I once did a midnight, full moon monkey rescue in Mexico, releasing a group of monkeys from their cages and returning them to the wild. Maybe I'll do a post about that story and tell you all about it.

Monkey in a tree

Asian black bears

Chill spot in the park

It was fun seeing the zoo and perhaps will return when my friend comes to Thailand later this year. As far as zoos go this one was pretty remarkable for its natural beauty, cleanliness, and good vibes.

Thanks for reading my post and looking at my images. I hope you'll join me in my adventures as I travel through Thailand. Here's some more posts you may enjoy.

Related Posts

Wondering what awaits in those hills, the bike read my thoughts and seemed ready to find out. Making quick work of it as it glided along the perfectly smooth roads, the bike and I became one, racing away from the city below flying past the croaking frogs and rice paddies, through thickly forested hills and breathtaking vistas, round the winding roads and waterfalls, cutting through cool, floral-scented air pockets until we reached Doi Suthep.

Call me crazy but last week I flew to Bangkok, Thailand with nothing but a camera, half a suitcase of clothes, my trusty laptop, and an incurable case of wanderlust for new adventures. While that may seem impulsive to my close friends and family, some who've made their opinions concerning my sanity very clear, to me it's perfectly normal. Home is where you feel at home and for me, that's almost everywhere.

Strolling through the Huay Kaew Arboretum in Chiang Mai, Thailand I imagined saving the world one forest at a time and stood in amazement under new-to-me trees, basking in hungry curiosity for this novel biosphere. Most of the trees in these parts are hosts to a wide variety of orchids growing on their trunks



Share this post


Zoos can be sad places and it's good to hear this is one of the better ones. Its good for people to experience more of nature, but the animals have to be well cared for.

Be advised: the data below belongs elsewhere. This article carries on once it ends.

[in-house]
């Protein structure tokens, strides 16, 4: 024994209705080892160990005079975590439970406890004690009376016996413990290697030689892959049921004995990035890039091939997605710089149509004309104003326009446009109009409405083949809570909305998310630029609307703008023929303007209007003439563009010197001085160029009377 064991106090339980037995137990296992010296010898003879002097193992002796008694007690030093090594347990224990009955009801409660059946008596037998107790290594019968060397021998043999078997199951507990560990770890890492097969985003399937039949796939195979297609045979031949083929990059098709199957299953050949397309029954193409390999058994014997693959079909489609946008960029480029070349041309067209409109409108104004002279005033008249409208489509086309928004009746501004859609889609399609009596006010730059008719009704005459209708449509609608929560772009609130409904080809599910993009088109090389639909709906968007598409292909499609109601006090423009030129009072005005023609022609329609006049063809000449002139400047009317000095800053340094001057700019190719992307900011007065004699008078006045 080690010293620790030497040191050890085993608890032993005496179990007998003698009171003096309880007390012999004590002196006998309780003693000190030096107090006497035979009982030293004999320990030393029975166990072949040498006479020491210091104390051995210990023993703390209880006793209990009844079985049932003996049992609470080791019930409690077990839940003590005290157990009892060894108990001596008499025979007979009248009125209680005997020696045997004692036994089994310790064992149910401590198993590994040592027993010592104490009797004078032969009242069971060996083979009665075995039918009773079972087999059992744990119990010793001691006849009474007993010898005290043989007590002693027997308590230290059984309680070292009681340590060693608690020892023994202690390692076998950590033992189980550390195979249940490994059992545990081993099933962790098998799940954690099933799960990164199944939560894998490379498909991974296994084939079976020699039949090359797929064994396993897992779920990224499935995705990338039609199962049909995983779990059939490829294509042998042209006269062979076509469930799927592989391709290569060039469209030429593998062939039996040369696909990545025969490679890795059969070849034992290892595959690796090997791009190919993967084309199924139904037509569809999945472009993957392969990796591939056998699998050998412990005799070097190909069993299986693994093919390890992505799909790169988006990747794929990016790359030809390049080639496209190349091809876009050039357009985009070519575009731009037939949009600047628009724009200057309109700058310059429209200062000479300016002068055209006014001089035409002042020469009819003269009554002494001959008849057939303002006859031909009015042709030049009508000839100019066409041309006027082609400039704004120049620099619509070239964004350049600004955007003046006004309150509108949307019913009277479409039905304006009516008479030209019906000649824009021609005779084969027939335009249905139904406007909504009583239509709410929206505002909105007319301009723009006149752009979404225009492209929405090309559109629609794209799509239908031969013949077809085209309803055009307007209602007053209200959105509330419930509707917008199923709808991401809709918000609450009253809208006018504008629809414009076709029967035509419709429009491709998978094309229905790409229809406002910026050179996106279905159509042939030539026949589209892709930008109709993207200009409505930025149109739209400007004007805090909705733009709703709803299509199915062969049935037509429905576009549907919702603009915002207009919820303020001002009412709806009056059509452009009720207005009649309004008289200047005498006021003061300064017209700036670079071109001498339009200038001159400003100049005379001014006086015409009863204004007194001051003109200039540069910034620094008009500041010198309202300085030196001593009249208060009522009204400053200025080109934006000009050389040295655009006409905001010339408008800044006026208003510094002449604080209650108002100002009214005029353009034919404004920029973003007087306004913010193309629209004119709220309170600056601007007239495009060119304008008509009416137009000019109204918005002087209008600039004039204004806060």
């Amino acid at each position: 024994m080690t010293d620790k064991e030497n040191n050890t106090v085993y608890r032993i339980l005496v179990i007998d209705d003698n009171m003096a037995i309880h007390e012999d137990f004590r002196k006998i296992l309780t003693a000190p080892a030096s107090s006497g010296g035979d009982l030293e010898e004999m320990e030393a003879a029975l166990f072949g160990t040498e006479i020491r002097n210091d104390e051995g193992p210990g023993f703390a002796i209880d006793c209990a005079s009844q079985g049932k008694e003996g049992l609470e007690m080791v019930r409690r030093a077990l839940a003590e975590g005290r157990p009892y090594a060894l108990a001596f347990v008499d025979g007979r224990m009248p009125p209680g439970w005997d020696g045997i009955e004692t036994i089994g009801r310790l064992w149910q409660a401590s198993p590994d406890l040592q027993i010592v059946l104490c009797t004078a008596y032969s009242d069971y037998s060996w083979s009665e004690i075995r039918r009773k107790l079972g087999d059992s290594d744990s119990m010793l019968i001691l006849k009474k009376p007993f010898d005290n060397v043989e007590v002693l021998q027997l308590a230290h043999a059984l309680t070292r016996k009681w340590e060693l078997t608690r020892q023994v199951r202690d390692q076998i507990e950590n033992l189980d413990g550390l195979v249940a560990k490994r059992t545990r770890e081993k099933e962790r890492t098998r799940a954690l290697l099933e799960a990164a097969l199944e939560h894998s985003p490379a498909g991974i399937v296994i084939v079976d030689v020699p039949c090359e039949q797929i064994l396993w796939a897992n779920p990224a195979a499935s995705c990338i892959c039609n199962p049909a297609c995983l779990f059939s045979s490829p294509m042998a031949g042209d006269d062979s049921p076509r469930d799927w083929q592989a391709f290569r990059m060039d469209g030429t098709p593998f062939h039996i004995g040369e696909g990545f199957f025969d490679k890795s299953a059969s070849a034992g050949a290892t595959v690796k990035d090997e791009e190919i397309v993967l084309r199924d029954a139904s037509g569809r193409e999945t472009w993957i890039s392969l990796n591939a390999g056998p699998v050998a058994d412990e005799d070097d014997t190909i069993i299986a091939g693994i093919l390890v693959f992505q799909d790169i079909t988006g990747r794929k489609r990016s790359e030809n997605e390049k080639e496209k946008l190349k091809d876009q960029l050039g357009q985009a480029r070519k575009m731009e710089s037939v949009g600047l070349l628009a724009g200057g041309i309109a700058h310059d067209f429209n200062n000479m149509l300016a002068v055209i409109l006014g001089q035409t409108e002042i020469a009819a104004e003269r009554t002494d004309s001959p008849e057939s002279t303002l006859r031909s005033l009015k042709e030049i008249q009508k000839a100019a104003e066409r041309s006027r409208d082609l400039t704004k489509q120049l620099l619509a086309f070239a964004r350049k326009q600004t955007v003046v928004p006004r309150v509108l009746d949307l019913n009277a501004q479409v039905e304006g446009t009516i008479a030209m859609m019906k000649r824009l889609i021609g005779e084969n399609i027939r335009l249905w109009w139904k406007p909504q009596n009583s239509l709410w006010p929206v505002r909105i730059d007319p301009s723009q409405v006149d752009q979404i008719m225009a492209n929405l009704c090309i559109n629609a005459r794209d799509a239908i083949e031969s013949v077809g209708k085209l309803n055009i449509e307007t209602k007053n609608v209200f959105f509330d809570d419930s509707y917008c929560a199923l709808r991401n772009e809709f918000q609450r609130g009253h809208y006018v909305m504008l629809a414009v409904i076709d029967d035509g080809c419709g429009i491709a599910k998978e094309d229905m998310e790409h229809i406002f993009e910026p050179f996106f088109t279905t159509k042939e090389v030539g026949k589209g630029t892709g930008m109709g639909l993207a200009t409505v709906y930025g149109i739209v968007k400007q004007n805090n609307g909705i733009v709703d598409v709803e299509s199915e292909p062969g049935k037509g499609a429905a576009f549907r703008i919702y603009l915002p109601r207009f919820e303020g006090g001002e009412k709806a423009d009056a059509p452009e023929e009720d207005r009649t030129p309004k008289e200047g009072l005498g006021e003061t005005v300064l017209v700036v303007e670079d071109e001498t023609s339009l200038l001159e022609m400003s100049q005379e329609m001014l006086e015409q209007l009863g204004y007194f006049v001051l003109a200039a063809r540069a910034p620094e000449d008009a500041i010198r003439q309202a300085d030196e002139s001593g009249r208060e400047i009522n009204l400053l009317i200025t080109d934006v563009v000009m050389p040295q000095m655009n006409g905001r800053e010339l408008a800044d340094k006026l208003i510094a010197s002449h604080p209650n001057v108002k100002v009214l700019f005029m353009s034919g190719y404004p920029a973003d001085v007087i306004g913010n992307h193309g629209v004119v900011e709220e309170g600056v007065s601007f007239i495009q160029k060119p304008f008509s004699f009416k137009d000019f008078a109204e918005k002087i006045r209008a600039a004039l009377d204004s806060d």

The history of this zoo is interesting and you can read more about it on Wikipedia.

In 1950 the US government sent military advisers to train tribal police along the border of Thailand. Among them was Harold Mason Young, son of American missionaries, who had been born in Burma. Young started helping injured animals, and his collection started getting visitors. The Chiang Mai provincial government set aside 24 acres (9.7 ha) at the base of Doi Suthep, the mountain immediately adjacent to Chiang Mai, and the facility was opened to the public in 1957.

When Young died in 1974, the property was taken over by Chiang Mai Province. The zoo was expanded to its current 200 acres (81 ha) footprint, transferred to the Zoological Park Organization under the patronage of the King of Thailand, and opened as the official zoo of Chang Mai Province in 1977. source

Yehey @yeheyOctober 2018


Sayem @sayemsonaiOctober 2018

Very attractive zoo with nice animals. Have a nice tour.

Congratulations! Your high-quality travel content was selected by @travelfeed curator @jpphotography and earned you a partial upvote. We love your hard work and hope to encourage you to continue to publish strong travel-related content.
Thank you for participating in #travelfeed!


Learn more about our travel project on Steemit by clicking on the banner above and join our community on Discord.

Thanks SO much for selecting my post.

i love the zoo wonderfull planet animal


my vote and reesteem look this

Imagen (42).jpg

Let me show you my drawing of my favorite animal

Did you do this drawing?